(P24)
Thinking about decolonising practice
Location The Cairns Institute, D3-059
Date and Start Time 06 Dec, 2018 at 09:00
Sessions 1

Convenors

  • Mardi Reardon-Smith (University of Sydney) email
  • Suzanne Ingram (University of Sydney) email

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Short abstract

This roundtable will explore what decolonising practice means for early career anthropological researchers, and particularly PhD students, working in Indigenous Australia.

Long abstract

What does decolonising practice mean for early career anthropological researchers in Australia? This roundtable is designed for PhD students to consider questions about the ethics, practice, relevance and vitality of anthropology in relation to their own research projects in Indigenous Australia. Each speaker will reflect for 5-10 minutes on the receptions that anthropology, and they as practitioners, have received in their respective fields. We already have perspectives from New South Wales, Cape York Peninsula and the Pilbara, and invite others to join us. Reflections will be followed by discussion of the implications of critiques of anthropological practices: the possibilities for new kinds of research this presents us with as people who are starting careers as anthropologists in Indigenous Australia, as well as opportunities for the discipline. We invite people to send a 100 word abstract if they would like to present on the panel.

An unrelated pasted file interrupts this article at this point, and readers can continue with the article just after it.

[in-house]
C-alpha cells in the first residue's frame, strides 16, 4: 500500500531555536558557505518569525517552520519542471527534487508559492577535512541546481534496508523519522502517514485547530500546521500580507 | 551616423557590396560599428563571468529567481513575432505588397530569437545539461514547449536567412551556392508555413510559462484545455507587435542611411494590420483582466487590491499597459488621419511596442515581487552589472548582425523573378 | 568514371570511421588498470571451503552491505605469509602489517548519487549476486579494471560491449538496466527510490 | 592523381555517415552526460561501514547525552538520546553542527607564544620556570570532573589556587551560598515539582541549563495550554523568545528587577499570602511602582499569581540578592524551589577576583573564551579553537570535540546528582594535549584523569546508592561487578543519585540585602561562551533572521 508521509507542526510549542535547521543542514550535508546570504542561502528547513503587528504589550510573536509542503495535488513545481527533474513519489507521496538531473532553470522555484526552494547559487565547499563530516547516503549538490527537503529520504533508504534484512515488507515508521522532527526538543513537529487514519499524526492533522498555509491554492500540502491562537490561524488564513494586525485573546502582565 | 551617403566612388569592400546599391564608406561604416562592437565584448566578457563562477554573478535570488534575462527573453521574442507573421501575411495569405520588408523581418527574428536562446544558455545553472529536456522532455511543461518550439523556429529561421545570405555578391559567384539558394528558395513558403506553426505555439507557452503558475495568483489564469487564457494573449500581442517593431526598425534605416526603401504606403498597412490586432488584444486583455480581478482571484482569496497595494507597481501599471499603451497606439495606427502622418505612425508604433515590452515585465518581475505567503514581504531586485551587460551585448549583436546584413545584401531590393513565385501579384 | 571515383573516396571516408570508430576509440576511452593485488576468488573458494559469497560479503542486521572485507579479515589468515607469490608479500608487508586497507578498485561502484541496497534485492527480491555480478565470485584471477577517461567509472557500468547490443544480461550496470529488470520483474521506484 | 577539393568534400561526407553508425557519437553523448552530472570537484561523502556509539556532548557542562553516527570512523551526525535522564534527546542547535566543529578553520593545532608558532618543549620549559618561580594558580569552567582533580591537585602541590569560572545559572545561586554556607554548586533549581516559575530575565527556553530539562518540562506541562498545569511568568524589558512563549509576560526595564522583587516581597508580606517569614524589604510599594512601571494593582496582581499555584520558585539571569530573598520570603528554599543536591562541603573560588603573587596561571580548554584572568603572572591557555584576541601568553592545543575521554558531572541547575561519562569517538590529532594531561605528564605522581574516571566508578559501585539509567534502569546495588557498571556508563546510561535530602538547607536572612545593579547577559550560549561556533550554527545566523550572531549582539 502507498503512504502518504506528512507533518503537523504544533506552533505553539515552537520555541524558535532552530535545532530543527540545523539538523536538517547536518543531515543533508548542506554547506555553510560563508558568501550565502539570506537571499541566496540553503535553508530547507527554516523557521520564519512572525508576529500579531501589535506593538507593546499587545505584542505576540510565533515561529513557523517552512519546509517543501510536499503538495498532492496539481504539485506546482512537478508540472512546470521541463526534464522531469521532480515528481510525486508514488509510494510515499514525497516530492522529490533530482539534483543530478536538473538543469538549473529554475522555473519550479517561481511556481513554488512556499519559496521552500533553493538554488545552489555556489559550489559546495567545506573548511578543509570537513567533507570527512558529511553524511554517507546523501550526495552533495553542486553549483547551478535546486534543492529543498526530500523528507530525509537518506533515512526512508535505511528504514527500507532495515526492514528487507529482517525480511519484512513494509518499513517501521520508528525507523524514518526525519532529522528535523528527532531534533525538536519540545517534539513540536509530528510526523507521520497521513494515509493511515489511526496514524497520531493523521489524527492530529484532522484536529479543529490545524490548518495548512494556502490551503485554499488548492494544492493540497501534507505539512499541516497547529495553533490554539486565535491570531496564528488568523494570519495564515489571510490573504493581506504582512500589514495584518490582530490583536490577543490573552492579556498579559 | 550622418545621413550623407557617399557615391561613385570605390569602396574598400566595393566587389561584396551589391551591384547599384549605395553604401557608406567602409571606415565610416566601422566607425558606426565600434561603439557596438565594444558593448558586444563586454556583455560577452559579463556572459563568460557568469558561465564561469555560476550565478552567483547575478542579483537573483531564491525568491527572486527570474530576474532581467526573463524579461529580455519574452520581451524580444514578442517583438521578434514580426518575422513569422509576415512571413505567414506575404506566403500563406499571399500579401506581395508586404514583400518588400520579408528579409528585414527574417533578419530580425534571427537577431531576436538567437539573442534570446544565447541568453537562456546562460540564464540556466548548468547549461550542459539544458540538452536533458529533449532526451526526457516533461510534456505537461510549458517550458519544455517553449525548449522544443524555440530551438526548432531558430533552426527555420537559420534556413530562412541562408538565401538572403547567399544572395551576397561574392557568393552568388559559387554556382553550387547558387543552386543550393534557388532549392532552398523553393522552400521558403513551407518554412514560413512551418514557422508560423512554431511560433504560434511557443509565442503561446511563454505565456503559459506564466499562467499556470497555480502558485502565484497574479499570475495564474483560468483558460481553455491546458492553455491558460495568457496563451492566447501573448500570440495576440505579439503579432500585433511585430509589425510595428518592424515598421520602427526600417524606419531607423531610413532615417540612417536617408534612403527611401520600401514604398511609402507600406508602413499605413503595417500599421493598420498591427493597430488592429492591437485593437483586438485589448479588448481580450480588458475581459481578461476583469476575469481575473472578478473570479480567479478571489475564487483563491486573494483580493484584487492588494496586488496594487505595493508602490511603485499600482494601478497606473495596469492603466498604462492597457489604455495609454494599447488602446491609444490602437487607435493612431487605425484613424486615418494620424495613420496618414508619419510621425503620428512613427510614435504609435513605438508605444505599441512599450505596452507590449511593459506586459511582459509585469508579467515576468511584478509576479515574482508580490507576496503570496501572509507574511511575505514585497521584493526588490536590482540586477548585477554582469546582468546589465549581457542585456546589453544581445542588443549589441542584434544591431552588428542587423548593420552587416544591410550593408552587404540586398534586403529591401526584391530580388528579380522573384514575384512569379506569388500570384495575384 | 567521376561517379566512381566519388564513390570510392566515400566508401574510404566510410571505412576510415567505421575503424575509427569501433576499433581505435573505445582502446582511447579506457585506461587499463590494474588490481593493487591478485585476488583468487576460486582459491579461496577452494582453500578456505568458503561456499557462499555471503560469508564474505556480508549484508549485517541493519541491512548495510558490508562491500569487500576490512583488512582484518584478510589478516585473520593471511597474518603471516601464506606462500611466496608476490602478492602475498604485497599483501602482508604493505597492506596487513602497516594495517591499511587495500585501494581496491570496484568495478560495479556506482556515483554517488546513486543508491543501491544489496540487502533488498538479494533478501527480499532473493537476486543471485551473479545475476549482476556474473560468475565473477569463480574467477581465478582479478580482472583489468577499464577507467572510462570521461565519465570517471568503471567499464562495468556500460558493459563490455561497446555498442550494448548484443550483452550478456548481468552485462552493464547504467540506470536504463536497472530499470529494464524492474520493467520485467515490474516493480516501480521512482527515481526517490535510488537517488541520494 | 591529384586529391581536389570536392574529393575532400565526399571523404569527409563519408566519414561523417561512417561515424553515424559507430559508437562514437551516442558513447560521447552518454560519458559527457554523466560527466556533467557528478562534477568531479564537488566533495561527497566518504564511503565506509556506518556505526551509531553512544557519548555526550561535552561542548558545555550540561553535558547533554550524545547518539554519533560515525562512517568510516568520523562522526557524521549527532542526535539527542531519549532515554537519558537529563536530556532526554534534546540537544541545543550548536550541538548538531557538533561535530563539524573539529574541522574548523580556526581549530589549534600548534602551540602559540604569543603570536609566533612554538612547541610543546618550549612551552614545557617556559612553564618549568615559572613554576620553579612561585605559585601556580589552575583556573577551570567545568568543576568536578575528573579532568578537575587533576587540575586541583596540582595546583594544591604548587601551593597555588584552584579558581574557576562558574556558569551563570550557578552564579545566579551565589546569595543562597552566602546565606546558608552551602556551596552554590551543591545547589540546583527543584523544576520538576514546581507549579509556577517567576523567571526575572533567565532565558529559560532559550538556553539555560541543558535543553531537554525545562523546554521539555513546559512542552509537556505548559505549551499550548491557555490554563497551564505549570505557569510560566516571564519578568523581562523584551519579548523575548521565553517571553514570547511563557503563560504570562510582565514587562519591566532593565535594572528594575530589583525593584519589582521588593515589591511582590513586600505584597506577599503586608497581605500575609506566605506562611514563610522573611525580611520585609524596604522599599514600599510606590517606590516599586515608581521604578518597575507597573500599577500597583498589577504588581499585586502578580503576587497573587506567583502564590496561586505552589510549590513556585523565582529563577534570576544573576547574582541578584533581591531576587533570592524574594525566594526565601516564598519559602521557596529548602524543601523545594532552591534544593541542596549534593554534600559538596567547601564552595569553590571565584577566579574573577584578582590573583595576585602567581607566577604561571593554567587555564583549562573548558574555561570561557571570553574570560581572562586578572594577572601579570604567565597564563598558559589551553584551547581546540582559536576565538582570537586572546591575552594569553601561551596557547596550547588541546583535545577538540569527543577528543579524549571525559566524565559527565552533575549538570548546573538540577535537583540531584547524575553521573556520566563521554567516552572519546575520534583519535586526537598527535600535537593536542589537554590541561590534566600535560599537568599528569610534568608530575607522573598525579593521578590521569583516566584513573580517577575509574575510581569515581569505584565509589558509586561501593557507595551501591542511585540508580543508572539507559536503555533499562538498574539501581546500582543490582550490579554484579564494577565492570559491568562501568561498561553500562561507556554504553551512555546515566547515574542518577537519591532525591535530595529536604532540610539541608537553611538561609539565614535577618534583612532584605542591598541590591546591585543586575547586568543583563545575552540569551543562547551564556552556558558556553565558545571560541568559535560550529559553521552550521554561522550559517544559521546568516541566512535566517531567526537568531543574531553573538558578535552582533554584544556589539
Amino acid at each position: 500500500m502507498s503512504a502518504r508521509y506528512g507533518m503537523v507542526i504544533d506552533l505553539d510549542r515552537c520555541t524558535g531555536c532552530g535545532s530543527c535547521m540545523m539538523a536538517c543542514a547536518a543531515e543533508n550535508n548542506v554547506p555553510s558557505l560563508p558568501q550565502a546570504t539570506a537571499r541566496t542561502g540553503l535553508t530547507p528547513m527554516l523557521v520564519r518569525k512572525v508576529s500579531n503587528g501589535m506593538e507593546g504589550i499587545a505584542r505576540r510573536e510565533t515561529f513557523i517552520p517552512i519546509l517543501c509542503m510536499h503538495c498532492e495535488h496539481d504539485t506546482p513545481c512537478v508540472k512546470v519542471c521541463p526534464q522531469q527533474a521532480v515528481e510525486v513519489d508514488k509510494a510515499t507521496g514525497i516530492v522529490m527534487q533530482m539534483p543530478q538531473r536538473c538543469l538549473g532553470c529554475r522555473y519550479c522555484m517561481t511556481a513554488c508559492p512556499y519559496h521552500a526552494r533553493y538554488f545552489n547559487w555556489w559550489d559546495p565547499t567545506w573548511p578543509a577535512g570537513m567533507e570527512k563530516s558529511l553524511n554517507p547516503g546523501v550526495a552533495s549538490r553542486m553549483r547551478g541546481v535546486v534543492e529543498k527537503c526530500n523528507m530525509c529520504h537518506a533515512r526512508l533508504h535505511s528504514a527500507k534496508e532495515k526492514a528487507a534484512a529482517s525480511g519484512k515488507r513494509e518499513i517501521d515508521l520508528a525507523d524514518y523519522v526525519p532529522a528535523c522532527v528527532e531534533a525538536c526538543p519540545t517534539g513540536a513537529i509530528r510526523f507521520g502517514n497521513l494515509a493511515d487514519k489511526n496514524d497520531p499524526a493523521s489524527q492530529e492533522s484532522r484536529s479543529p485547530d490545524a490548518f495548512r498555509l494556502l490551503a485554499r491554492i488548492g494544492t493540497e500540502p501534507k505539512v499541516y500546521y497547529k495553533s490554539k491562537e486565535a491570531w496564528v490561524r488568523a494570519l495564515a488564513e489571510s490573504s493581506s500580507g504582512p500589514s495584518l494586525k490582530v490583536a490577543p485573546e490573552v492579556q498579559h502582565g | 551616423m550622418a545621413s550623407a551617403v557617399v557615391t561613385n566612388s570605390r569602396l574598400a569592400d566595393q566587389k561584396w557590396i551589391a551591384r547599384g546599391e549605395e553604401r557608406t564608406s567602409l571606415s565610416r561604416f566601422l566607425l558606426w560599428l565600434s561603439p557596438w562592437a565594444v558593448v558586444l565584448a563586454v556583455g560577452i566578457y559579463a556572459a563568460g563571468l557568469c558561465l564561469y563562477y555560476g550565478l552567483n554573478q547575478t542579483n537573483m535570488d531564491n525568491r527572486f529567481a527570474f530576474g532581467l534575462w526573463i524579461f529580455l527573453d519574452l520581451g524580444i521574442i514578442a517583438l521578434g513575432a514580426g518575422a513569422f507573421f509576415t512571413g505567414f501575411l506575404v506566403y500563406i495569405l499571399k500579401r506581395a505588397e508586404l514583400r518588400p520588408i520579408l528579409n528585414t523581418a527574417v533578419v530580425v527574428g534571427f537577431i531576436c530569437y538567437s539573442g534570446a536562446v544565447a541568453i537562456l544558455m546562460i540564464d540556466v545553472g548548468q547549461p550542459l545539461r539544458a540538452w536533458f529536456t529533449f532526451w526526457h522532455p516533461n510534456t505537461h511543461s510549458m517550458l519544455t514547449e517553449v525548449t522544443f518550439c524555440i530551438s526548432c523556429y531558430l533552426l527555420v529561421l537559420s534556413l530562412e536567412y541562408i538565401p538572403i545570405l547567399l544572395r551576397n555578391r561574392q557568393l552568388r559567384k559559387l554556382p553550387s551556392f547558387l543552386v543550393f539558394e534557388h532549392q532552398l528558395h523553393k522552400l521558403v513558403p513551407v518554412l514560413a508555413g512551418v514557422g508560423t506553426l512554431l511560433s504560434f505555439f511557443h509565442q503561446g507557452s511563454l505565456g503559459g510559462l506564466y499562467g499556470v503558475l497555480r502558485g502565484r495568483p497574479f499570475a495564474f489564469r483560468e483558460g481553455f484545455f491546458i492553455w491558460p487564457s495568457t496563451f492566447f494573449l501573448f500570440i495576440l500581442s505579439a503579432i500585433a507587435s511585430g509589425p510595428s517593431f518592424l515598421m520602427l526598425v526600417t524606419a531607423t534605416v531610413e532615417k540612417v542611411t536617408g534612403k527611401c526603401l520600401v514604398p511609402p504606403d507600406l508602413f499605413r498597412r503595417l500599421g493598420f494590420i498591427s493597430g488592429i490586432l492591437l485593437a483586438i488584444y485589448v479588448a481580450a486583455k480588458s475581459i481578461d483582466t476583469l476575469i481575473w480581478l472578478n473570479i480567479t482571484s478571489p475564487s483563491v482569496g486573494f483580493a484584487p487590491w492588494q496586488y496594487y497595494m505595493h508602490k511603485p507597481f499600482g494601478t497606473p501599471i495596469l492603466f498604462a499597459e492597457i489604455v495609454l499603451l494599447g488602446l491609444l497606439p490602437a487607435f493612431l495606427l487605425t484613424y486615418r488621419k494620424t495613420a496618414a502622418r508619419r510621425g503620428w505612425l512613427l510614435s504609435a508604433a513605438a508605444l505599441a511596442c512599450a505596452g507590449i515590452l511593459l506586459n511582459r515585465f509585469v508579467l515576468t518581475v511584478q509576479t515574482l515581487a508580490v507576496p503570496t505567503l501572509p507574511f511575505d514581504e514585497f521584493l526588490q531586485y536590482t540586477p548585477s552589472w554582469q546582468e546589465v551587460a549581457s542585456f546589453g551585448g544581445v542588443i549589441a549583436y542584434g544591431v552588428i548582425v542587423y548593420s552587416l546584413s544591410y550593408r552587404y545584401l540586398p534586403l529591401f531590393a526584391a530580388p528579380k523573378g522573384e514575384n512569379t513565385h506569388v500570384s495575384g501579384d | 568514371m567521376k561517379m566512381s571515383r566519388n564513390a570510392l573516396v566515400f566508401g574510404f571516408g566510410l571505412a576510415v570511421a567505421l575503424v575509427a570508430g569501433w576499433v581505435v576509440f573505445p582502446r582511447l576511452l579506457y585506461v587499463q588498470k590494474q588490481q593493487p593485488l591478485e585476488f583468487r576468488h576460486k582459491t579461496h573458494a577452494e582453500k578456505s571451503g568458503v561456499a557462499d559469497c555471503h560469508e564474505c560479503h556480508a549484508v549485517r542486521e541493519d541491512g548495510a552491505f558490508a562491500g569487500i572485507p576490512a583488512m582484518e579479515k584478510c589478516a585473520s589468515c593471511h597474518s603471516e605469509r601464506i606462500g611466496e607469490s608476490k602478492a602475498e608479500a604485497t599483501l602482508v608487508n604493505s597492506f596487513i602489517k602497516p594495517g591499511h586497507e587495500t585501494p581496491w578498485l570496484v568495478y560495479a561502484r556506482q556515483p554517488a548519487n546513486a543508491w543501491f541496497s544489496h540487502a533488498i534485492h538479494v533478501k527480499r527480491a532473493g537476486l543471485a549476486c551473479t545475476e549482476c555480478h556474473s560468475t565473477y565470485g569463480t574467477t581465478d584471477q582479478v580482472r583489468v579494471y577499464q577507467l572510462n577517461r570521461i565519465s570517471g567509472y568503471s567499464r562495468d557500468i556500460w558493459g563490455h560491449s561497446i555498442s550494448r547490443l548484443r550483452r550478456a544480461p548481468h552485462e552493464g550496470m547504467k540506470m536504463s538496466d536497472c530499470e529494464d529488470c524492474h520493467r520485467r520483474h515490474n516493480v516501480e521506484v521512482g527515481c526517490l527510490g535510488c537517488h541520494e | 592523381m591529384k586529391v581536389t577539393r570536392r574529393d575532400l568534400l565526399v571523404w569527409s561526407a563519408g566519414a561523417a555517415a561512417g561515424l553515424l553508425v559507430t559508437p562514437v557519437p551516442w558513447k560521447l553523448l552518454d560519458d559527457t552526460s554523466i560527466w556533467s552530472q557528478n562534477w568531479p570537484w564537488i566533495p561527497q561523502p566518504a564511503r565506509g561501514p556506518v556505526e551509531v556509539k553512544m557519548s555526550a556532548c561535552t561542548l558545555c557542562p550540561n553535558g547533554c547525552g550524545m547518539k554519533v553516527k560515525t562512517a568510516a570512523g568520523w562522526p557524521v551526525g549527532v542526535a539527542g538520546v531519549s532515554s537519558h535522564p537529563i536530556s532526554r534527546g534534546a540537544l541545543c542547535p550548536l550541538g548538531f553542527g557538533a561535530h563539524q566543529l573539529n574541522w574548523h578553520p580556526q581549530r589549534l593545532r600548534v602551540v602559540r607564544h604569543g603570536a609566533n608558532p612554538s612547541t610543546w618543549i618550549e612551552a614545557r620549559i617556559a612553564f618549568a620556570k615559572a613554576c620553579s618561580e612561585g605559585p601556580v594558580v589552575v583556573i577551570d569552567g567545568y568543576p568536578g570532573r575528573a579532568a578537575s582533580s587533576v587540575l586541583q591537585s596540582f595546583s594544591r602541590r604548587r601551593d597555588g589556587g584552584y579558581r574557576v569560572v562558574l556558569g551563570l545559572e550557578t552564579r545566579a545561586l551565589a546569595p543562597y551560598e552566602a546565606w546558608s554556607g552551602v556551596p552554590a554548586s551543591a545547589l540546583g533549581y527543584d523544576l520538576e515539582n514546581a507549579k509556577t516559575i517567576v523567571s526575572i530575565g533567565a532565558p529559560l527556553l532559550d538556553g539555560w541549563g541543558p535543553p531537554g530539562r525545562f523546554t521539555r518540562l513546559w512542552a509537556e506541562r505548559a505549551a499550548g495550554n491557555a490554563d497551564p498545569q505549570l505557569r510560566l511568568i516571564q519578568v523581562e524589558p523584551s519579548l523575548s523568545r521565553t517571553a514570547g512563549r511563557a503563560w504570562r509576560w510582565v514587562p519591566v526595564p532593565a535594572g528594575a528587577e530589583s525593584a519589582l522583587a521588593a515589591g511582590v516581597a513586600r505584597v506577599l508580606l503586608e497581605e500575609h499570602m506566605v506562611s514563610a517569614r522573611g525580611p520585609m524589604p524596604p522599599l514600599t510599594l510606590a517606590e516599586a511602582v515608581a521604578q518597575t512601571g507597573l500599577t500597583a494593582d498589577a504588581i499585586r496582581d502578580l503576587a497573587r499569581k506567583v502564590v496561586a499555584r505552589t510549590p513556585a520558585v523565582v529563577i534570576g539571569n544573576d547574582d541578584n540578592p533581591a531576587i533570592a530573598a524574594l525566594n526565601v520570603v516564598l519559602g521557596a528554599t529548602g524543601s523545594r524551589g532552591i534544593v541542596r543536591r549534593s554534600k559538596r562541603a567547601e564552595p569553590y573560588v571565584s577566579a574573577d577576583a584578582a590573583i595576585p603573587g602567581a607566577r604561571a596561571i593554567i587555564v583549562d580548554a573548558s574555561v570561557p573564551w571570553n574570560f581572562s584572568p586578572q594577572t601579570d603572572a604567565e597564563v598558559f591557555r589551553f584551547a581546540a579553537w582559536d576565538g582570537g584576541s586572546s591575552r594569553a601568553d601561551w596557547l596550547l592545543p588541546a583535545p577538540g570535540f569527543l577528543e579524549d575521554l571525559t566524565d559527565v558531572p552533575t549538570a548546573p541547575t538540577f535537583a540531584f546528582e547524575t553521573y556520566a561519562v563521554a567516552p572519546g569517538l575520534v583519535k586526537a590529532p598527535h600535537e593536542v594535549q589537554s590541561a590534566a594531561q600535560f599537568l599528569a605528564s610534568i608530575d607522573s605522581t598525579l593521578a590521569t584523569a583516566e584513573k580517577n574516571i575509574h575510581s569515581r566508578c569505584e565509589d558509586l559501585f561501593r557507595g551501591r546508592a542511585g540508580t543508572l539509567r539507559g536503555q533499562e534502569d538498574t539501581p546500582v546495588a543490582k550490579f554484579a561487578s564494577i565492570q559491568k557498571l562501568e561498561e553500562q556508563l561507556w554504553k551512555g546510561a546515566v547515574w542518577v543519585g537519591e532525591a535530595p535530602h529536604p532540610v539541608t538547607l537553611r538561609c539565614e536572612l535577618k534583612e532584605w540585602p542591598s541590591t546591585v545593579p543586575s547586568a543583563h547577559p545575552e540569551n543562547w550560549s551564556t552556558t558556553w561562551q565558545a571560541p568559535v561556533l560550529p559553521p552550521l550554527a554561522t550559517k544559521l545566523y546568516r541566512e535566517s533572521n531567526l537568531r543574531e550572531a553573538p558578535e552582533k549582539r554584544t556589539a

This panel is closed to new paper proposals.

Papers

Entering a research-saturated space: beginning ethnographic research as a PhD student in Cape York Peninsula

Author: Mardi Reardon-Smith (University of Sydney) email
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Short abstract

Given the legacy of anthropological research in Cape York Peninsula, most residents have engaged with research in some form. This paper is a mid-fieldwork reflection on how a variety of people have responded to the idea of anthropological research on intercultural land relations in Cape York.

Long abstract

The Aboriginal population of Cape York Peninsula has attracted significant anthropological interest since the late 19th century. Today, a large proportion of Cape York has been determined as Aboriginal land and is subject to complex management agreements involving multiple tenure-types, levels of government and stakeholders. These structures have precipitated the creation of new kinds of relationships between Aboriginal traditional owners, National Parks and pastoralists. My research investigates how a variety of Cape York residents relate to land and how this is manifested in their practical connections to land. Given Cape York's status as a site of significant anthropological and scientific research, this has entailed entering a field in which most residents have engaged with researchers in some capacity and 'research' is a charged word.

As such, commencing ethnographic research in this region has meant grappling with a variety of expectations around what anthropology is, what it can achieve and who ought to be the subject of anthropological research. This paper questions the impacts of anthropological and scientific research and how an inexperienced researcher such as myself should define her 'role' in a situation where anthropological research has been a part of the social landscape for a considerable time.

This panel is closed to new paper proposals.